A perfect dessert for a special occasion (like Valentine’s day or a dinner party) you’ll look like a genius when you make Chocolate Pots de Crème, even if you don’t have a clue about baking. These rich, little pudding like concoctions are silky, smooth and supremely delicious.
Blend them in minutes, pour into demitasse cups, fancy little cordial or wine glasses, top with a little whipped cream or crème fraiche, and they are absolutely charming.
They’re super easy to throw together for a family meal, too – Pots de Crème can be made with ingredients often on hand.
Danger: I often use chocolate chips for Pots de Crème and noticed that Nestle just reduced the number of ounces in their bags…if you’re searching around for other recipes (and hopefully you’re not because these are amazing) be aware that if a bag of chocolate chips is called for as a measurement, you’ll need to buy more or scale the recipe.
Chocolate Pots de Creme
(2 1/2 cups total)
Recipe can be halved or doubled. Keep in mind that this is incredibly rich – it’s almost like eating the inside of a chocolate truffle. Even for a die-hard chocolate fanatic, small servings are best.
- 12 ounces of chocolate pieces (a sweet dark is wonderful but almost any chocolate will work here.) broken into small pieces. Chocolate chips work well.
- 2 egg yolks
- 6 tablespoons sugar
- 2 teaspoons vanilla
- 1/4 teaspoon salt
- 1 1/4 cups milk or half and half (see note)
- Whipped cream or Creme Fresh for garnish, if desired
Scald milk or 1/2 and 1/2 (bring up to just below boiling point – small bubbles should form around the side of the pan. This can be done very carefully in the microwave, checking often after a minute or so.)
In the meantime, place other ingredients in blender. Add the scalded milk, cover tightly (always place a towel over the blender lid and press down with your hand when blending hot liquids) and blend on low for one minute.
For the absolutely smoothest Pots de Crème, pour liquid through a sieve. (If you are using very fresh eggs, you probably won’t need to do this.) Pouring into a container with a spout makes for easier dividing. Divide into six to 12 serving dishes, cover the top of each with plastic wrap and refrigerate for two hours until firm.
To avoid any condensation, cover after they have started to chill.
Garnish as you wish. Whipped cream or Crème Fraiche is wonderful; a very light sprinkling of cocoa, grated chocolate or chocolate curls on top makes a lovely presentation.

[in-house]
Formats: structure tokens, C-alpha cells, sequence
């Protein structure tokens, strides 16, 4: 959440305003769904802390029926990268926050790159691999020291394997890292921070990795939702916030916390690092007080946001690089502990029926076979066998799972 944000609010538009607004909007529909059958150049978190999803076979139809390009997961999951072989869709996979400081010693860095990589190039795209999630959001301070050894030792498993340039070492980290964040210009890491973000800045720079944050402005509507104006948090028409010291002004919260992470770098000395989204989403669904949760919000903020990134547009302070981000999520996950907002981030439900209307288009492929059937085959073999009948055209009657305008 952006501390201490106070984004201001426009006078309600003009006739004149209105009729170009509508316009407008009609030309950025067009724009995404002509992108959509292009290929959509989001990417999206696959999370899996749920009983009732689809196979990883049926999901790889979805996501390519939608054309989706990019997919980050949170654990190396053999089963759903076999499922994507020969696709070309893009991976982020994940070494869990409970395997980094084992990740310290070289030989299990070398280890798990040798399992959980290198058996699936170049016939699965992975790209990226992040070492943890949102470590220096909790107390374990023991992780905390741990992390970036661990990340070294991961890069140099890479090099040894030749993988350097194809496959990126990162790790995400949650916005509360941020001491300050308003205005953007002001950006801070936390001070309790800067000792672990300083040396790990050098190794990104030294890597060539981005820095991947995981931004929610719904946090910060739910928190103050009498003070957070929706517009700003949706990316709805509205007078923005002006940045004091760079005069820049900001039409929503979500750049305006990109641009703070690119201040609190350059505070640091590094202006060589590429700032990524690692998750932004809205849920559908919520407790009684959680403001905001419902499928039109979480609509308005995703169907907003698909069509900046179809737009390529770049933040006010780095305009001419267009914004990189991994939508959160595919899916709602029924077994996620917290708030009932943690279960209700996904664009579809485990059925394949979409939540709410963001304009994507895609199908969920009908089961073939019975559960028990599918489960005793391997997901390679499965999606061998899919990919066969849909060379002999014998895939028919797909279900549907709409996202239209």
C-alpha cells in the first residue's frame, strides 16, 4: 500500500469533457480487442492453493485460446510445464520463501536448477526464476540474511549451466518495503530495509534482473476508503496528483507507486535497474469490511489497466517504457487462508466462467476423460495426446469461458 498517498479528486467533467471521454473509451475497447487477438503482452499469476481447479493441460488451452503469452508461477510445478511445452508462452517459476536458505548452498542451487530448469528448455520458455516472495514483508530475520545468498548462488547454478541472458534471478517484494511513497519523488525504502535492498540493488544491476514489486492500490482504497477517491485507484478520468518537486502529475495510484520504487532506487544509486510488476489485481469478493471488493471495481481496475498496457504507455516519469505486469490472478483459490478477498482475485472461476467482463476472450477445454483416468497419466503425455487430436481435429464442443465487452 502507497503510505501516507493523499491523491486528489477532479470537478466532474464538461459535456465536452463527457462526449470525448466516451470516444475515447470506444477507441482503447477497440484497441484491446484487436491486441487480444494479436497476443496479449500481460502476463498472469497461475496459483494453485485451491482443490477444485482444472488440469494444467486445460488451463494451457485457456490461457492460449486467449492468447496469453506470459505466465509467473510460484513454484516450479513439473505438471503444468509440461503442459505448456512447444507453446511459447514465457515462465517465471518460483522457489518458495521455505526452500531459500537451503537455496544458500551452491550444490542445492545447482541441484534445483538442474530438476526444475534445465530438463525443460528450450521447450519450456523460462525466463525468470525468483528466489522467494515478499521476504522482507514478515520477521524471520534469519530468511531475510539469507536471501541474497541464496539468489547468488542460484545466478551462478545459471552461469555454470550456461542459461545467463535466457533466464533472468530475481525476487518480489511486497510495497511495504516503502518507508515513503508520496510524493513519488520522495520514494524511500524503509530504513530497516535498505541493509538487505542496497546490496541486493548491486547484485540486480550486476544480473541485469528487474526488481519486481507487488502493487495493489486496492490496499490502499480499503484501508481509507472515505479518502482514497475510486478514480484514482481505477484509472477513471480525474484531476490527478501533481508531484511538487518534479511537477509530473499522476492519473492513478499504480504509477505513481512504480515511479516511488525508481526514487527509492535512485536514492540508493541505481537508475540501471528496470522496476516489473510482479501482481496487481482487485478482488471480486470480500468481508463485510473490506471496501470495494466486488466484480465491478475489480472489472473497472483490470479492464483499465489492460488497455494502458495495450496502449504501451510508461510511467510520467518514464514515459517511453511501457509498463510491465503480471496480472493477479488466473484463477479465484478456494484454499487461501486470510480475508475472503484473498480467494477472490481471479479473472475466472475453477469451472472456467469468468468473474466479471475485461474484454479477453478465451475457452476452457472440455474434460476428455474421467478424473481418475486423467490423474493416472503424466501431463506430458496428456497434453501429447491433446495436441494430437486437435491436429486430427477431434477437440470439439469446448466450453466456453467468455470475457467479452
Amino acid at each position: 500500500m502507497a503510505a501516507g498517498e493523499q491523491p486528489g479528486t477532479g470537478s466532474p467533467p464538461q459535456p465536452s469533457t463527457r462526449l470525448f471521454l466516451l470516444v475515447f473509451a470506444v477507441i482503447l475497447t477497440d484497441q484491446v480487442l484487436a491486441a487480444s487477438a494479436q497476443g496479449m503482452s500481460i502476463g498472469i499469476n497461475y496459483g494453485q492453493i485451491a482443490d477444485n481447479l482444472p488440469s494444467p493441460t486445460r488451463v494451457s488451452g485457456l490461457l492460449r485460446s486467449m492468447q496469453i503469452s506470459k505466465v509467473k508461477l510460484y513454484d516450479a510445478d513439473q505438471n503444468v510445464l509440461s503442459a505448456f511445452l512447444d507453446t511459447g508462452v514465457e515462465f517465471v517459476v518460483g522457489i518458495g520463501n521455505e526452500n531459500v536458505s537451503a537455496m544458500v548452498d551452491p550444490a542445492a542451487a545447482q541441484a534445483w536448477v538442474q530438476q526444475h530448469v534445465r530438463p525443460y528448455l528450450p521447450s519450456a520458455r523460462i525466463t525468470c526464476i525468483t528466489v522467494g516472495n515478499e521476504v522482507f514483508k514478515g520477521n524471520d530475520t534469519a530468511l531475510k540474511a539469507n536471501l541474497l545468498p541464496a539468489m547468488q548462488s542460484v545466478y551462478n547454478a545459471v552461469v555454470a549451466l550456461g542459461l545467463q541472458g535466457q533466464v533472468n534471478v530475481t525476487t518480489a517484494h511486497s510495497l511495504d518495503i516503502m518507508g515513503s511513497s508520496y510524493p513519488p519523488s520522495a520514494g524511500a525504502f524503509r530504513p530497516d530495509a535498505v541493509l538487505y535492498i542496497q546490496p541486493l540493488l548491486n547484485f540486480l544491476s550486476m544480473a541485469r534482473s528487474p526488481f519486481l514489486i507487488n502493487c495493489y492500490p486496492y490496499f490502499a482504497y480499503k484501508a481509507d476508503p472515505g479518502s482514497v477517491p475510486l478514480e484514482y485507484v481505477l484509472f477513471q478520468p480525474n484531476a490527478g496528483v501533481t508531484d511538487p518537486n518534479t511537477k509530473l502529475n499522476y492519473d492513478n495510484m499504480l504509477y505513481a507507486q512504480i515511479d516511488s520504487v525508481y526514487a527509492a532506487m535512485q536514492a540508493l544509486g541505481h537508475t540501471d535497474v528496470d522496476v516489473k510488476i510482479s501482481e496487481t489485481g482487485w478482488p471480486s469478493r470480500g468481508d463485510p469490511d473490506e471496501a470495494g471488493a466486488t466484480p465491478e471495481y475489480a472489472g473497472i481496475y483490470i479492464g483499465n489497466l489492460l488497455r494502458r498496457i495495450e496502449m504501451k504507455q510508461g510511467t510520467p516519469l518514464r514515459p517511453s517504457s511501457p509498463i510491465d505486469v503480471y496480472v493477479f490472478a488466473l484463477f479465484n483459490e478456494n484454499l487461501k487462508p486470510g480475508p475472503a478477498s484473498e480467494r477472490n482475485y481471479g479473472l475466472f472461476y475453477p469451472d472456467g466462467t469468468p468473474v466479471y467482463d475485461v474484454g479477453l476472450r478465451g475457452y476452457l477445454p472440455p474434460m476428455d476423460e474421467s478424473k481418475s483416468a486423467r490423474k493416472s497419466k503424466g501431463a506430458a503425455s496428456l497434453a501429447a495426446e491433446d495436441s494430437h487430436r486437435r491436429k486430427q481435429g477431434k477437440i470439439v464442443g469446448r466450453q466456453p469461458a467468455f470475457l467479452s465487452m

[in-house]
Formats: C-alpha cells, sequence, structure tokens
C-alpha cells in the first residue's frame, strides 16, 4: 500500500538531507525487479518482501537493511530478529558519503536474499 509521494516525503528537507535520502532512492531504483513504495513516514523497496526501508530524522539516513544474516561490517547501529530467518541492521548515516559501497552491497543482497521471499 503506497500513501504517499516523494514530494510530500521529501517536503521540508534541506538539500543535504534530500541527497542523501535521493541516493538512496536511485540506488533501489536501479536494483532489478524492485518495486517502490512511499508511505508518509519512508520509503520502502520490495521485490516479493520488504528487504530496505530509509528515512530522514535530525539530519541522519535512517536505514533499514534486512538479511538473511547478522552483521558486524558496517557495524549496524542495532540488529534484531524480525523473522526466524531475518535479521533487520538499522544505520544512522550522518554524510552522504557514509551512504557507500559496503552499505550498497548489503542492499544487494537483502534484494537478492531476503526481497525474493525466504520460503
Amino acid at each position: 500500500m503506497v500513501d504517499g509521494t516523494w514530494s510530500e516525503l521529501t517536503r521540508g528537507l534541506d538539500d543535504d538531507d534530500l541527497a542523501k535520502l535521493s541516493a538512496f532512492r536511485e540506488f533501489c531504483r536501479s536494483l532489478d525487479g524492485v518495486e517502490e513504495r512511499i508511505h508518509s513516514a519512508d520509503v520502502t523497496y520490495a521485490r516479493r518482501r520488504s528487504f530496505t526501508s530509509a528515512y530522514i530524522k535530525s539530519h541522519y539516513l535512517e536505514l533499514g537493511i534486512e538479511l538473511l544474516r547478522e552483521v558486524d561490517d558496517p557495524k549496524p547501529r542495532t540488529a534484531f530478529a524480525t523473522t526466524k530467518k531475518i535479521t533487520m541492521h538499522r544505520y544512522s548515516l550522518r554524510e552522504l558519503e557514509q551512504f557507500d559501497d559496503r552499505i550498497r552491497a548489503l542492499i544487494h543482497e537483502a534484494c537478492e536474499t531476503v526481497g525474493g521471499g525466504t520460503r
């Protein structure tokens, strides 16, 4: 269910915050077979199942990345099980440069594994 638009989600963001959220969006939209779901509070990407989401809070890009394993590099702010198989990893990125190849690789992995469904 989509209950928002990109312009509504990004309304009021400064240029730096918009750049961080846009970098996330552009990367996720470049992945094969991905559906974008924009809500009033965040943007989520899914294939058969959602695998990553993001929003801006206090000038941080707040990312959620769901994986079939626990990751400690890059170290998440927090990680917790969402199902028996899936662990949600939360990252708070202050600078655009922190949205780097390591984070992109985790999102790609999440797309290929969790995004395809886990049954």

Notes: Heating the dairy should bring the egg up to a safe temperature, but if you’re serving anyone with immune deficiencies it might be wise to use a pasteurized egg just to be on the safe side.
Since I often buy Whipping Cream for the garnish, if a want a richer Pots de Crème, I sometimes combine a little unwhipped cream with the milk instead of buying 1/2 and 1/2. 1/2 and 1/2 is half milk, half cream.
Let’s talk about how to save money/time on this recipe:
- Use a coupon matching site!Every store has a group of enthusiastic Coupon Matchers. Do not discount the savings!
- Follow my 12 Strategies.
- Don’t get discouraged if your prices don’t match mine! Keep shopping at the best prices and your fridge/freezer and pantry will be stocked with sales priced ingredients.
- Read below for additional tips as well as throughout the recipe, for saving time and managing food.
- Chocolate: Of course any chocolate would be good in this, but on a budget chocolate chips work just fine. Buy them on special (especially around a holiday) and with a coupon and you’ll pay a lot less. $1.99 for a 10-ounce package (yes, the sizes have reduced again) for this recipe is $2.38.
- Eggs: I almost always buy my eggs just before a holiday – they go on sale then and last several weeks in the fridge. Often there are store coupons and specials to lure customers in. $.89 cents for a dozen, 14 cents.
- Dairy: I try to buy milk on sale; it’s often on sale with a grocery coupon in my area, $2.50 each if you buy 2 gallons. Buy toward the beginning of the week, then pick it up again on Saturday for the following week. Store brands are much less than name brands, although some name brands have coupons. 1/2 & 1/2 and Cream are often on sale during holiday weeks and keep for quite awhile unopened. Cost for milk (on sale $2.40 a gallon) about 16 cents, more for 1/2 and 1/2. Cost for about 1 cup (this is a generous amount – my family often adds a bit more) of whipping cream (store brand $2.50 for 2 cups) about $1.35.
- Vanilla: I often buy grocery store vanilla (McCormicks) at no cost with coupons, catalinas (cash back) and store specials. Really watch your coupon matching sites and they’ll notify you of the specials that aren’t advertised. Cost for a teaspoon is so little I don’t have an estimate. Pick it up whether you need it or not as vanilla lasts forever and these specials are sporadic.
- Sugar: Another item I buy during Holidays – any holiday it is often on sale. 6 tablespoons is about 14 cents.
Nutrition per serving:
360 calories, 20 grams of fat (45.9%), 6g Protein, 48g Carbohydrate; 4g dietary fiber; 70 mg cholesterol; 114mg sodium.
Put Your own Spin on It:
- Espresso Pots de Creme: try adding a touch of espresso powder to the blender mix.
- Coffee may replace a little of the milk or 1/2 and 1/2 or all of it.
- Versions with Alcohol
- Try replacing the vanilla with Grand Marnier, Rum, Whiskey, Frangelica or anything that you think tastes great with Chocolate. If you wish to increase the amount slightly, say to a tablespoon, these will still set up fine.